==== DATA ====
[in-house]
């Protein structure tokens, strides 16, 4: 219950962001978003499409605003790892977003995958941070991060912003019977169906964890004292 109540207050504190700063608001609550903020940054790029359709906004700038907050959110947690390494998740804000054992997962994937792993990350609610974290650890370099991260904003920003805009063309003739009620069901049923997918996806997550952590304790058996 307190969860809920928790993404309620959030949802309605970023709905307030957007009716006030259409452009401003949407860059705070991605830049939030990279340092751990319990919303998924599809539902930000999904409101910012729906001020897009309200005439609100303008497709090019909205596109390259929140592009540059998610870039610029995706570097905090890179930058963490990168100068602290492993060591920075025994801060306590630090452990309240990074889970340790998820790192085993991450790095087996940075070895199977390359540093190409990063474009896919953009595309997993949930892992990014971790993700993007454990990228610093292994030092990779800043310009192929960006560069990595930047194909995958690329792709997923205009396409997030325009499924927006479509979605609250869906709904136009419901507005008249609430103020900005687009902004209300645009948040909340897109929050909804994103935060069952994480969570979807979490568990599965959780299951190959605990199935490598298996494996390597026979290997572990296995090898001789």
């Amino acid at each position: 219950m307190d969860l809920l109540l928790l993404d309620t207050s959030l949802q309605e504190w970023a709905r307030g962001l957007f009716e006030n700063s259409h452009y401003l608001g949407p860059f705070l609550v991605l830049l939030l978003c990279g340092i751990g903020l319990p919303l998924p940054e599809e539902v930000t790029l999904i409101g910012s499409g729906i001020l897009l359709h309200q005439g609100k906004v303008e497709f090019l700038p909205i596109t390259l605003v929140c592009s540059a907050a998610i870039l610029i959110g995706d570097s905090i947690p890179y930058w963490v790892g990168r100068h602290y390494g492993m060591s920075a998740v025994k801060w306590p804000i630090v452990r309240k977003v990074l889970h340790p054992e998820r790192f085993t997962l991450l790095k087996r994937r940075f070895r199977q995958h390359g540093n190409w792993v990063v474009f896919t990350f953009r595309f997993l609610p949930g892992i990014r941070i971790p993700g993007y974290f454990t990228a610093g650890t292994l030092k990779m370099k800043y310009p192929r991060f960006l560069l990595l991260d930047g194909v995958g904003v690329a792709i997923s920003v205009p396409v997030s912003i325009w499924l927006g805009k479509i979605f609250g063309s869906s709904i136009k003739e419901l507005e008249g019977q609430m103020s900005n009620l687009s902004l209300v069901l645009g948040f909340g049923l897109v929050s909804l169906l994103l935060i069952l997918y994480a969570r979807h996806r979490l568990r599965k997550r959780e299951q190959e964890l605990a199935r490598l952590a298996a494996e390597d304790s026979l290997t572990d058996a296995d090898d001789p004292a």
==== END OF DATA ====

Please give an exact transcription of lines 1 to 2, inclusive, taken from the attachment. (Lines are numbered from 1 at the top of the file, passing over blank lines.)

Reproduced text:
[in-house]
């Protein structure tokens, strides 16, 4: 219950962001978003499409605003790892977003995958941070991060912003019977169906964890004292 109540207050504190700063608001609550903020940054790029359709906004700038907050959110947690390494998740804000054992997962994937792993990350609610974290650890370099991260904003920003805009063309003739009620069901049923997918996806997550952590304790058996 307190969860809920928790993404309620959030949802309605970023709905307030957007009716006030259409452009401003949407860059705070991605830049939030990279340092751990319990919303998924599809539902930000999904409101910012729906001020897009309200005439609100303008497709090019909205596109390259929140592009540059998610870039610029995706570097905090890179930058963490990168100068602290492993060591920075025994801060306590630090452990309240990074889970340790998820790192085993991450790095087996940075070895199977390359540093190409990063474009896919953009595309997993949930892992990014971790993700993007454990990228610093292994030092990779800043310009192929960006560069990595930047194909995958690329792709997923205009396409997030325009499924927006479509979605609250869906709904136009419901507005008249609430103020900005687009902004209300645009948040909340897109929050909804994103935060069952994480969570979807979490568990599965959780299951190959605990199935490598298996494996390597026979290997572990296995090898001789």